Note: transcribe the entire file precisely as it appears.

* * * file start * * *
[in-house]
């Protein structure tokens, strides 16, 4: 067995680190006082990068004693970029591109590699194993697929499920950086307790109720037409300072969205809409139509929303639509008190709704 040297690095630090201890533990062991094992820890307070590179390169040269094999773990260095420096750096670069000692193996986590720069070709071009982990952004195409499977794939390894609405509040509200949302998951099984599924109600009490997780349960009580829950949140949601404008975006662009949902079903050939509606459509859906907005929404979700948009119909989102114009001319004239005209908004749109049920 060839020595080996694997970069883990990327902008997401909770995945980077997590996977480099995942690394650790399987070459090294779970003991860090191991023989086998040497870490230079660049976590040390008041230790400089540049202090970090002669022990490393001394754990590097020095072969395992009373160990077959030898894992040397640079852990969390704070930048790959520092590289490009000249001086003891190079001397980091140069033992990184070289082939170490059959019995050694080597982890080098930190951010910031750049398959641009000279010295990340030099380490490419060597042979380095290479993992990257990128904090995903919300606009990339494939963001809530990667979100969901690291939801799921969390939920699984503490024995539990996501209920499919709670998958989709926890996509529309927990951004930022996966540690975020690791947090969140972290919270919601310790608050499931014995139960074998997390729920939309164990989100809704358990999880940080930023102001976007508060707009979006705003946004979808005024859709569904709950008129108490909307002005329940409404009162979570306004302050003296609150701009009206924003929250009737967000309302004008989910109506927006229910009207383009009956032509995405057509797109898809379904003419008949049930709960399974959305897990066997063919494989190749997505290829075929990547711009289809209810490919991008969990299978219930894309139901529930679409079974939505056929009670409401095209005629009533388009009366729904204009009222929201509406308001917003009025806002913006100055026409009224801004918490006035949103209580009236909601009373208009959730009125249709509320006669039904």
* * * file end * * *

[in-house]
């Protein structure tokens, strides 16, 4: 067995680190006082990068004693970029591109590699194993697929499920950086307790109720037409300072969205809409139509929303639509008190709704 040297690095630090201890533990062991094992820890307070590179390169040269094999773990260095420096750096670069000692193996986590720069070709071009982990952004195409499977794939390894609405509040509200949302998951099984599924109600009490997780349960009580829950949140949601404008975006662009949902079903050939509606459509859906907005929404979700948009119909989102114009001319004239005209908004749109049920 060839020595080996694997970069883990990327902008997401909770995945980077997590996977480099995942690394650790399987070459090294779970003991860090191991023989086998040497870490230079660049976590040390008041230790400089540049202090970090002669022990490393001394754990590097020095072969395992009373160990077959030898894992040397640079852990969390704070930048790959520092590289490009000249001086003891190079001397980091140069033992990184070289082939170490059959019995050694080597982890080098930190951010910031750049398959641009000279010295990340030099380490490419060597042979380095290479993992990257990128904090995903919300606009990339494939963001809530990667979100969901690291939801799921969390939920699984503490024995539990996501209920499919709670998958989709926890996509529309927990951004930022996966540690975020690791947090969140972290919270919601310790608050499931014995139960074998997390729920939309164990989100809704358990999880940080930023102001976007508060707009979006705003946004979808005024859709569904709950008129108490909307002005329940409404009162979570306004302050003296609150701009009206924003929250009737967000309302004008989910109506927006229910009207383009009956032509995405057509797109898809379904003419008949049930709960399974959305897990066997063919494989190749997505290829075929990547711009289809209810490919991008969990299978219930894309139901529930679409079974939505056929009670409401095209005629009533388009009366729904204009009222929201509406308001917003009025806002913006100055026409009224801004918490006035949103209580009236909601009373208009959730009125249709509320006669039904």